The robbery grand jury may well have been obstructed given that it was initially unable to indict, but actual obstruction is not needed if the defendant “endeavors” to obstruct. 18 U.S.C. § 1503(a). “Endeavors” suggests both a purpose to obstruct and some step in that direction. United States v. Tedesco, 635 F.2d 902, 906-07 (1st Cir.), cert. denied, 452 U.S. 962, 101 S.Ct. 3112, 69 L.Ed.2d 974 (1981). However, neither obstruction nor an endeavor to obstruct normally violates the statute unless there is a “corrupt” purpose,1 and this brings us to the single most difficult legal issue in the case.
The scienter element in the obstruction statute is the subject of more confusing case law than can be described in brief compass. In part, this results from the promiscuous use in the cases of the ambiguous word “intent,” which can mean either knowledge (of consequences) or purpose (to achieve them), see Model Penal Code § 2.02 & explanatory note (Official Draft 1962); in part, it results from the great range of varying motives that can underlie a refusal to testify (e.g., loyalty of various kinds, concern as to reputation, fear of reprisal, concern about self-incrimination). Further, cases that purport to be setting legal standards are often instead concerned with the inferences to be drawn from particular facts.
The issue, and this case, would be very easy if one accepted the view advanced in the government's brief that it is sufficient for the contemnor to know (i.e., be aware) that silence will in fact obstruct. Some language in cases arguably supports this view although it is rarely the focus of the discussion. See, e.g., Marquardo, 149 F.3d at 45-46; United States v. Voss, 82 F.3d 1521, 1531 (10th Cir.1996). Further, there is a textual argument for this result growing out of a 1996 amendment to the Criminal Code, which provides that:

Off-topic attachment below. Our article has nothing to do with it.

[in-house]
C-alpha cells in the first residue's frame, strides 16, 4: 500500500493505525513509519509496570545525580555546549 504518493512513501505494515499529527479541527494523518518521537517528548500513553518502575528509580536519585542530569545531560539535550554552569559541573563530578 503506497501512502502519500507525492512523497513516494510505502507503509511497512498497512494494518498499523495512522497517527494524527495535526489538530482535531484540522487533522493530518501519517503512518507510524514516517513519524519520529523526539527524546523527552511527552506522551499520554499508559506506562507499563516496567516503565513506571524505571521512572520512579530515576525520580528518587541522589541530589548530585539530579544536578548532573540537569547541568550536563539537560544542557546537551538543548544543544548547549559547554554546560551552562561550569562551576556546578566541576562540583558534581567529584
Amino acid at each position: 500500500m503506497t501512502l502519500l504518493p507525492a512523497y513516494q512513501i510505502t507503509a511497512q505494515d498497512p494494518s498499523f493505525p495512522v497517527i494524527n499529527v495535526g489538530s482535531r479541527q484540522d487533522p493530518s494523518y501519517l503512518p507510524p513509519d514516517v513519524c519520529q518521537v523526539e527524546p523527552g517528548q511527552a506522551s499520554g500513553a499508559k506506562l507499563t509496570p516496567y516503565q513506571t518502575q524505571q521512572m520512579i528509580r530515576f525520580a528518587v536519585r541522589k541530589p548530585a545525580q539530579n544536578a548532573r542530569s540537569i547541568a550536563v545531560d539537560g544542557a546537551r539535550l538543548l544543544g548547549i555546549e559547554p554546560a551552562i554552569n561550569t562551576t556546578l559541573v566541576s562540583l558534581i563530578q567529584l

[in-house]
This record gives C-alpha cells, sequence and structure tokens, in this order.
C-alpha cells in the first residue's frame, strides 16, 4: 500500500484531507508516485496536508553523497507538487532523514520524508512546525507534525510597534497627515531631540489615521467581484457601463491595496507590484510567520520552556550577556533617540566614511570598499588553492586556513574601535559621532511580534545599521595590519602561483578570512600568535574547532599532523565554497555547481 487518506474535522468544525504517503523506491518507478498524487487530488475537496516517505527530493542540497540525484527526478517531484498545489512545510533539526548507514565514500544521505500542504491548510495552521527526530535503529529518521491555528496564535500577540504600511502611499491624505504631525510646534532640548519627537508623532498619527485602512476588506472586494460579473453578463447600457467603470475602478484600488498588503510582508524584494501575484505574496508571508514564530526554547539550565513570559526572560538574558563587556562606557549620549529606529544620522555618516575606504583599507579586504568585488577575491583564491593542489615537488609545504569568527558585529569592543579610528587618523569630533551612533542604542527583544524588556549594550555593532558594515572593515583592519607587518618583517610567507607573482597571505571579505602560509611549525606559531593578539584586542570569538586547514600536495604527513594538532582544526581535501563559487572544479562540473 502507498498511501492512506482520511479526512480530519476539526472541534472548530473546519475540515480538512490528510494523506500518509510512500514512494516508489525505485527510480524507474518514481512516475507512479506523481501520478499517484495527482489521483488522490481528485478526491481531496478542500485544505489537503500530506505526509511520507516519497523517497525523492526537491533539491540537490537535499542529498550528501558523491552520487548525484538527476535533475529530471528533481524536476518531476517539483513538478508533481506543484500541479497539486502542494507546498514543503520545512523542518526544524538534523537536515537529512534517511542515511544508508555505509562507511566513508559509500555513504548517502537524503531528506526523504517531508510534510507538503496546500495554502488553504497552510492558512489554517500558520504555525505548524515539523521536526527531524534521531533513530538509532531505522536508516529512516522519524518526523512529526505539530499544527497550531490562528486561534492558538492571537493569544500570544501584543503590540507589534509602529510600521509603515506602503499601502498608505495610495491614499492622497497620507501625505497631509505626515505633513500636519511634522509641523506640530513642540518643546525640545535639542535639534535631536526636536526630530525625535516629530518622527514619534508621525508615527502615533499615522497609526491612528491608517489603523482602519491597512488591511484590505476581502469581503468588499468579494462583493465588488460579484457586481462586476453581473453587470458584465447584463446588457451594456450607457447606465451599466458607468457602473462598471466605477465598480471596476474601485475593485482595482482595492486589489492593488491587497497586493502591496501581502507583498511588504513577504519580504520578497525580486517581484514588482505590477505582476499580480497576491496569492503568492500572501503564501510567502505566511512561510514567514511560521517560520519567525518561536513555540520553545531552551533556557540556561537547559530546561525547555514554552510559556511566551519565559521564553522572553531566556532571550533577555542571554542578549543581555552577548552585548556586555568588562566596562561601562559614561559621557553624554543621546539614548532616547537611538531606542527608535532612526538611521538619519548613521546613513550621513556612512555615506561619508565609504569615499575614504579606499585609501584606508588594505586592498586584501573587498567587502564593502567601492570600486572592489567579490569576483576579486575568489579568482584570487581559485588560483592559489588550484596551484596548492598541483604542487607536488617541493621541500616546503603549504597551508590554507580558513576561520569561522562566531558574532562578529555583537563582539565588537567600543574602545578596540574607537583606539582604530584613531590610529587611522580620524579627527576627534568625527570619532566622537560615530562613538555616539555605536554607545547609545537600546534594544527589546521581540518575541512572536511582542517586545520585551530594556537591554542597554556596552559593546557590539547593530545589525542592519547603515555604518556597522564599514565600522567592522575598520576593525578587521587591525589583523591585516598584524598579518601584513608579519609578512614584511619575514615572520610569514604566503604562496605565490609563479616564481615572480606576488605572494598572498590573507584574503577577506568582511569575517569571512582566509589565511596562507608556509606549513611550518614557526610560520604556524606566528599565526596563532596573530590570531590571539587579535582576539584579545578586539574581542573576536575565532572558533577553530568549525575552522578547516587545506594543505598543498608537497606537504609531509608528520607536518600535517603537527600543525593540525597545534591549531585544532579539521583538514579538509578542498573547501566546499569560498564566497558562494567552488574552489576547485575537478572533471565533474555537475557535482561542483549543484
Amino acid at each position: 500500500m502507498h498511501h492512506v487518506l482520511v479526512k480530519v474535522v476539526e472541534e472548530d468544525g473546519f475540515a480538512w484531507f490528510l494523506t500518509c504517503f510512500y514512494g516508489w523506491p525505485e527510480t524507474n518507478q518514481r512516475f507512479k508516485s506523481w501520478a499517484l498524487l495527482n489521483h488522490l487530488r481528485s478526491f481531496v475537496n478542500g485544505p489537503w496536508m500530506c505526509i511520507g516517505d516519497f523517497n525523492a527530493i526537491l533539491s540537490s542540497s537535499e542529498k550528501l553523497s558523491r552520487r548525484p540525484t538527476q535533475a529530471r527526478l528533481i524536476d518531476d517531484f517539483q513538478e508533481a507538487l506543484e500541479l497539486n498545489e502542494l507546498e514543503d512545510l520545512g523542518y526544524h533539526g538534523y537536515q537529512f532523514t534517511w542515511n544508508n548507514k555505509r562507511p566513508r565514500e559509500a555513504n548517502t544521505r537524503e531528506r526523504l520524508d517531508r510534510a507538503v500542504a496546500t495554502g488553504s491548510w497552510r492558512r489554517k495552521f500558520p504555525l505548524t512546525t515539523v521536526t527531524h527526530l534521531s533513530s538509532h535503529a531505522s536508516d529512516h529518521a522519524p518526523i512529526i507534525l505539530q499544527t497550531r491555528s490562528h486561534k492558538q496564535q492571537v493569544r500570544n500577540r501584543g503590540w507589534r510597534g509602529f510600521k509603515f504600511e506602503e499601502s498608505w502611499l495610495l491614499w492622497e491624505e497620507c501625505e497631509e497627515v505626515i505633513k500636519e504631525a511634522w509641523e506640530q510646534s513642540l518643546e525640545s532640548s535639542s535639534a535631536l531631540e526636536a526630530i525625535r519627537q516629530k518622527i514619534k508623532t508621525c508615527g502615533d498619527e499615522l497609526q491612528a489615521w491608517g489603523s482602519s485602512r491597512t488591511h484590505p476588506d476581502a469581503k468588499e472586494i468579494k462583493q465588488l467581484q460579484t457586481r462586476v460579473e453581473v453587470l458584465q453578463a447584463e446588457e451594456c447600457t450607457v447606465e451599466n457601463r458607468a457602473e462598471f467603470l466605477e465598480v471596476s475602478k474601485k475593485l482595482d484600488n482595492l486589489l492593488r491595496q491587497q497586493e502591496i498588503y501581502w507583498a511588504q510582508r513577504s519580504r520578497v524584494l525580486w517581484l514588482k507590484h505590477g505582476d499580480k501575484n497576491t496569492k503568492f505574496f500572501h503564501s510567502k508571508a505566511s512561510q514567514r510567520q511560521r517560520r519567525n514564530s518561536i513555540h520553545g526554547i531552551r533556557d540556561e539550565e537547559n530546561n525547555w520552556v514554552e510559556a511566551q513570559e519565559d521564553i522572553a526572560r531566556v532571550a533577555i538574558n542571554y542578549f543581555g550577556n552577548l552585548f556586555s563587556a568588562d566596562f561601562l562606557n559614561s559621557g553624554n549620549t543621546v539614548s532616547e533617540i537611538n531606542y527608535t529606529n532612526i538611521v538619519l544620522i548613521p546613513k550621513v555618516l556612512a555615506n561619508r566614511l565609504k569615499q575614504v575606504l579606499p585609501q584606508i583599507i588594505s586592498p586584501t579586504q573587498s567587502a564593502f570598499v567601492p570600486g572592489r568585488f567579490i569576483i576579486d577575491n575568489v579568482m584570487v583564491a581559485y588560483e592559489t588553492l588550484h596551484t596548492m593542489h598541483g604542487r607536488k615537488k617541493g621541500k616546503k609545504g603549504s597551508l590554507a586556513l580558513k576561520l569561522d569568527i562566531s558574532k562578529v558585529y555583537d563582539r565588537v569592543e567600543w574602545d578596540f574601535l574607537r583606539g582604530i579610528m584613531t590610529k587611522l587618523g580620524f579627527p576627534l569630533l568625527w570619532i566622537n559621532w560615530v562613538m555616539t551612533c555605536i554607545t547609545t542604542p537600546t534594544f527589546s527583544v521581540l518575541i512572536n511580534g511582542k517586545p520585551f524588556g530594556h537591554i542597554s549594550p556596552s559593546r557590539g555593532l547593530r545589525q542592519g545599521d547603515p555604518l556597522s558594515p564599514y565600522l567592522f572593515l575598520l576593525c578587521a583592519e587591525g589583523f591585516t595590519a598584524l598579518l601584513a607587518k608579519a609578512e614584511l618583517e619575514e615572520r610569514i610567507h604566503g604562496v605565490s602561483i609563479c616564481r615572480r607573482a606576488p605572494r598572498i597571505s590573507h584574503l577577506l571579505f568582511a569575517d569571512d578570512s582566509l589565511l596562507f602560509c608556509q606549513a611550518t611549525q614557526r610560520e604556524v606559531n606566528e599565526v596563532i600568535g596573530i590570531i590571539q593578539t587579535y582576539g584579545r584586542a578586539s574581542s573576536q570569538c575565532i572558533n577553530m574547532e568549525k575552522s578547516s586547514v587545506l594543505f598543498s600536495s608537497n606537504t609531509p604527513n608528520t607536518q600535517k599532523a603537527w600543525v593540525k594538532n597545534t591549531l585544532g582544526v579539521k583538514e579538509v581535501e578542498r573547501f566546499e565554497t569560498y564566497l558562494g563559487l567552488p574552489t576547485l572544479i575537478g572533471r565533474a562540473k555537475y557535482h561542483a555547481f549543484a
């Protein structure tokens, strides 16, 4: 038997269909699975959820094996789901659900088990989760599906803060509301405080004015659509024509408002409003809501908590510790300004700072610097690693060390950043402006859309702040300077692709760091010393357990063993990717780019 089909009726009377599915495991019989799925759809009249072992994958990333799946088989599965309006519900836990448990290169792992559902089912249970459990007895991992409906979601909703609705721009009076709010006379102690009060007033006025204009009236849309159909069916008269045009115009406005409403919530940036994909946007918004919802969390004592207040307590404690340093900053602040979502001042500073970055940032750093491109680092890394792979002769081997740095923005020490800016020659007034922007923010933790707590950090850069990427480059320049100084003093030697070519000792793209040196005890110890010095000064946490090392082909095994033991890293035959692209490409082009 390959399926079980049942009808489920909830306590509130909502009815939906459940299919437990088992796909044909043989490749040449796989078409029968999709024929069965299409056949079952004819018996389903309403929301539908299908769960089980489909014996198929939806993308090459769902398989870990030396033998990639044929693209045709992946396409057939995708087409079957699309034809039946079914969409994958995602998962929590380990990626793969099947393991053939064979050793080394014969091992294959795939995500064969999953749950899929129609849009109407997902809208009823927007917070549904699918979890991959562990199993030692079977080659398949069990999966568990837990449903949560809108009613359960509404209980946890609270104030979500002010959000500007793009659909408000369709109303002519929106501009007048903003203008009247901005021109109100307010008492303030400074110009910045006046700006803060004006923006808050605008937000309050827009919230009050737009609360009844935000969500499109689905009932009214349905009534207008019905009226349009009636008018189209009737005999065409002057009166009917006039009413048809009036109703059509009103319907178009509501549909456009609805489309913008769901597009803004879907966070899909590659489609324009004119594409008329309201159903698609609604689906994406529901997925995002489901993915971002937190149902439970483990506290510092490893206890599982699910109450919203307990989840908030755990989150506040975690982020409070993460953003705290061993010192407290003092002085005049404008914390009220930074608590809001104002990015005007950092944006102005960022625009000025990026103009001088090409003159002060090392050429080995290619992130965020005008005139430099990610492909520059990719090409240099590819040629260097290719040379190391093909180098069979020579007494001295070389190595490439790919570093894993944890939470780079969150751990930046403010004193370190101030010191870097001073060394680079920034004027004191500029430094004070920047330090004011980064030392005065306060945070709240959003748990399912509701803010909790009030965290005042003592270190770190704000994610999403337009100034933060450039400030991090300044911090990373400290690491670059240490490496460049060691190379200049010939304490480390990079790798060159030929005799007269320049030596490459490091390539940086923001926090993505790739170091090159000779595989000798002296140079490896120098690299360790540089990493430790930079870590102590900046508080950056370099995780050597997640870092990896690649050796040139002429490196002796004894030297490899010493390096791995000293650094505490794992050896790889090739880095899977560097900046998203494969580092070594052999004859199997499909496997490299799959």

As used in [18 U.S.C.] section 1505 [a sister provision to section 1503], the term “corruptly” means acting with an improper purpose, personally or by influencing another, including making a false or misleading statement, or withholding, concealing, altering or destroying a document or other information.
18 U.S.C. § 1515(b) (emphasis added). But that amendment, which is not itself directly applicable to section 1503, turns out to have a very narrow purpose.2
More important, the government's reading of the obstruction statute would not only make the “corruptly” requirement meaningless, but it would make an obstruction of justice out of refusals to speak that no one could have intended to punish. For example, every lawyer who advises a client to invoke the Fifth Amendment before the grand jury on a material issue, and almost every client who takes this advice, must “know” that this will often obstruct the grand jury, yet only a corrupt purpose creates guilt. See Cintolo, 818 F.2d at 990-94. In short, to make any sense out of the statute, “corruptly” needs to have some content beyond mere knowledge of consequence.
There is no hope in one opinion of providing a definitive gloss on the word “corruptly”; neither would it be wise to try. However, we think it is ordinarily sufficient to satisfy the “corruptly” requirement in the statute-without regard to other circumstances that might also establish corruption (e.g., offering a bribe)-if the contemnor's purpose for refusing to testify is to prevent the grand jury from locating the criminals. This is broadly consistent with a standard instruction for the obstruction statute,3 captures most of the malign cases, and will need qualification only in the rare cases where such a purpose may be privileged by law or otherwise.
Here, there is no doubt that the district judge found that Brady's purpose was to hinder the grand jury. Rejecting the view that Brady was merely an onlooker, the judge said at sentencing that Brady “was in the thick of it apparently” and then three pages later elaborated:
I find by a fair preponderance of the evidence ․ that Mr Brady was involved with the other two, that ․ he in fact has knowledge of their plans, and that the stealing of the Bonneville was in some way related to the general plan for which the minivan, the minivan [sic] was stolen. I find that for sentencing purposes that his obdurate refusal to testify is part and parcel of his involvement with these individuals, and that the accessory after the fact guideline is appropriate.